Medical meltdown – The Nation

  • Nigerian healthcare is seriously ill

The fact that Nigeria’s health system is in dire straits has been reinforced by the recent publication of a damning report issued by the Socio-Economic Rights and Accountability Project (SERAP).

Titled “Failing Healthcare: How Federal Hospitals are Letting Down the Poor and Making Healthcare a Privilege Rather than a Right,” the 53-page report is a comprehensive indictment of three federally-owned medical institutions located in Lagos, namely, the Lagos University Teaching Hospital (LUTH), the National Orthopaedic Hospital, Igbobi (NOHIL) and the Federal Medical Centre (FMC), Ebute-Metta.

It is a sorry tale of non-functioning and obsolete equipment, critical shortages of medical consumables and supplies, overcrowded wards and waiting rooms, and widespread disillusionment in heavily-overworked staff. Work is hampered by intermittent power and water supply, insufficient personnel, and a lack of administrative and political commitment to improving the situation in the short and long-term.

As if this was not bad enough, the medical challenges in Lagos State were aggravated when medical and dental consultants at the Lagos State University Teaching Hospital (LASUTH) went on strike.

The four medical facilities are the largest and supposedly best-equipped in Nigeria’s richest and most populous state. If they have to struggle with problems as deep-rooted as these, what other hospitals elsewhere in the country will be going through does not bear thinking about. Although FMC, Ebute-Metta, has described the SERAP report as unbalanced, the point remains that the hospital is not as good as it was many years ago.

What makes the situation particularly distressing is that these public hospitals are the first line of defence in the war against disease in Nigeria, and this irrefutable evidence of their inability to carry out their functions effectively has grave implications for the quality of life in the country.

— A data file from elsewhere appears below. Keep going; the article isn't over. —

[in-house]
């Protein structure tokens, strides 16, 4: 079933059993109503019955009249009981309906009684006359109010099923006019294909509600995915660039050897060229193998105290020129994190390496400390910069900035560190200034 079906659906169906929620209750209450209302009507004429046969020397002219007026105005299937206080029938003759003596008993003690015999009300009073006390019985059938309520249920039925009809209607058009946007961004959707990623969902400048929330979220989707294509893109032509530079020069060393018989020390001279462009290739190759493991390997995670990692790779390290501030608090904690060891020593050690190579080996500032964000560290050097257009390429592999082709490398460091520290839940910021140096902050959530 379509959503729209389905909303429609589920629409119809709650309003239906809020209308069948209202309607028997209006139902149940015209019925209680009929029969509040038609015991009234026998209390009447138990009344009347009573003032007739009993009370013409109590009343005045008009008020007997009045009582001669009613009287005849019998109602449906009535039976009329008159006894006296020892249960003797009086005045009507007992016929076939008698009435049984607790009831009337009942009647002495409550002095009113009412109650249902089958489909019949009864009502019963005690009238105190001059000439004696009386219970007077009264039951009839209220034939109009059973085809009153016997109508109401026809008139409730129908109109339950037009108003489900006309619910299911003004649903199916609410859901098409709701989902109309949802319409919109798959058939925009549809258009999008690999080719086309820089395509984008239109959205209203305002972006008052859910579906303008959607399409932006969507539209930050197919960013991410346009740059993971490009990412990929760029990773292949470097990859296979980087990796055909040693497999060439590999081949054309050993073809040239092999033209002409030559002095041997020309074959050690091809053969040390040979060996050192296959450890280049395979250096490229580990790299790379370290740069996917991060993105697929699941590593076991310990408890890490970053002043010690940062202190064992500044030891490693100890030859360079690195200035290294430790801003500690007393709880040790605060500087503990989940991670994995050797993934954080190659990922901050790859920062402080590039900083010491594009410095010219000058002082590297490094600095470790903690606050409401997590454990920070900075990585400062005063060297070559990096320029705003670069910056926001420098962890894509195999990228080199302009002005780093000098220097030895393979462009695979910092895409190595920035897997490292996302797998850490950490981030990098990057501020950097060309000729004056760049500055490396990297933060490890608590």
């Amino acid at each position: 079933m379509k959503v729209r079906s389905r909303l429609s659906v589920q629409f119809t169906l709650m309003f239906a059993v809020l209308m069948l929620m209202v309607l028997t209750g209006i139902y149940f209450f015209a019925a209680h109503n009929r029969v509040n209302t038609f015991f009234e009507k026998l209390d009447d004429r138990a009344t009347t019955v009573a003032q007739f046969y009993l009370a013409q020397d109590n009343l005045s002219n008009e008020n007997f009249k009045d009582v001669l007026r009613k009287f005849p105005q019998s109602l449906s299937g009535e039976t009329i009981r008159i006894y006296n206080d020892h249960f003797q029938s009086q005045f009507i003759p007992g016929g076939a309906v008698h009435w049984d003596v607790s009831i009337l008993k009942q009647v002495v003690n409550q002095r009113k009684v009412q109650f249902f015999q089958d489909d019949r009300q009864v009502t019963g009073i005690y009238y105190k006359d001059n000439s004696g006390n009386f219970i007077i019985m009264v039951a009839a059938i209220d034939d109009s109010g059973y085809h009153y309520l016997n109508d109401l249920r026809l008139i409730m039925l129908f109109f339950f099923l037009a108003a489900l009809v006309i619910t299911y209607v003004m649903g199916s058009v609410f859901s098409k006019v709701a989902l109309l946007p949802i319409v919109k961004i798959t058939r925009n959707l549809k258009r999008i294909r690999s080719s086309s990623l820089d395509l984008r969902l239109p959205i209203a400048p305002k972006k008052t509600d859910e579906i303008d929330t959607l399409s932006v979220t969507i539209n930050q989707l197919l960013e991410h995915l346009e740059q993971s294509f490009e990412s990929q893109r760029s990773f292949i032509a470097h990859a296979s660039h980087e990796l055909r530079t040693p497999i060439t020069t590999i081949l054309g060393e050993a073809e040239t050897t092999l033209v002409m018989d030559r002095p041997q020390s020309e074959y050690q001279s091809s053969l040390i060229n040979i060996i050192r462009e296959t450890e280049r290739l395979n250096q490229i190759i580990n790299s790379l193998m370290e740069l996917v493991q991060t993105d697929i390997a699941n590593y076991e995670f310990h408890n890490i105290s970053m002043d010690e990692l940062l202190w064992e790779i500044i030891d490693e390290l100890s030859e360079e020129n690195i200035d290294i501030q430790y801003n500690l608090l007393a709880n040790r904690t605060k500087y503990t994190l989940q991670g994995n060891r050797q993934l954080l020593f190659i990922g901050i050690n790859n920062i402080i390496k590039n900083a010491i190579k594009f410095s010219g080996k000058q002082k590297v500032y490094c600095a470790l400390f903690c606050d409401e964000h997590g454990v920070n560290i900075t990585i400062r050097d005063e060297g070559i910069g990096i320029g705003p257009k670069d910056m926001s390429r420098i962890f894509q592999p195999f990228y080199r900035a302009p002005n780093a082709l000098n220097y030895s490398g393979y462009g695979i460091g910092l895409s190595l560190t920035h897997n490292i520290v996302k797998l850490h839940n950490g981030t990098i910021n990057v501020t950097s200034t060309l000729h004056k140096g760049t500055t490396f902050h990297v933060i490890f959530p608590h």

According to the World Health Organization (WHO), Nigeria had a life expectancy at birth of 55 years for males and 56 years for females as at 2016. It has one of the highest child and maternal mortality rates in the world. Plagued by inefficient social infrastructure, the country regularly battles outbreaks of malaria, cholera and other eminently preventable diseases. In effect, its hospitals have a lot of work to do if Nigeria is to become a healthier place.

The Federal Government must take the lead in turning the country’s lamentable health situation around. In this respect, it is tragic that nothing appears to have been learnt from the disgraceful revelations surrounding the Aso Rock Clinic in 2016 and 2017. It was found that the clinic lacked basic drugs and a functional x-ray machine in spite of a budget provision in excess of N3 billion annually for drugs.

This scandal should have provided the opportunity for the Federal Ministry of Health to ensure that inefficiencies in the nation’s drug-procurement policy were fully addressed, along with issues bedevilling the supply and maintenance of medical equipment and facilities. However, it seems that nothing substantive was done to redeem the situation.

It cannot continue. The penchant for politically-exposed persons to seek medical attention outside Nigeria has focused public attention on the country’s healthcare to a greater degree than before. Non-governmental organisations like SERAP are stepping up pressure on governments to live up to their obligations to the citizenry.

More funds must be pumped into the health sector, and spent properly. Instead of wasting money on building new hospitals that are essentially white elephants which quickly fall into disuse, state and federal governments must focus on rehabilitating and expanding already-existing facilities like LUTH, NOHIL and the FMCs scattered across the country. In spite of the increasing importance of private hospitals, they still offer the critical combination of size, skill, service and cost that is unmatched anywhere else.

The procurement of equipment, drugs and other consumables must be streamlined in such a way that costs are lowered. Instead of isolated acquisitions by hospitals, for example, it should be possible to enter into bulk-purchase agreements with drug-makers and equipment suppliers for all the federal or state-owned hospitals in a state or geopolitical zone. This would have the effect of reducing costs, effectively tracking supplies and substantially eliminating corruption.

SERAP has done well to expose issues that no one was prepared to discuss. It is now up to state and federal governments to see that they are dealt with decisively.

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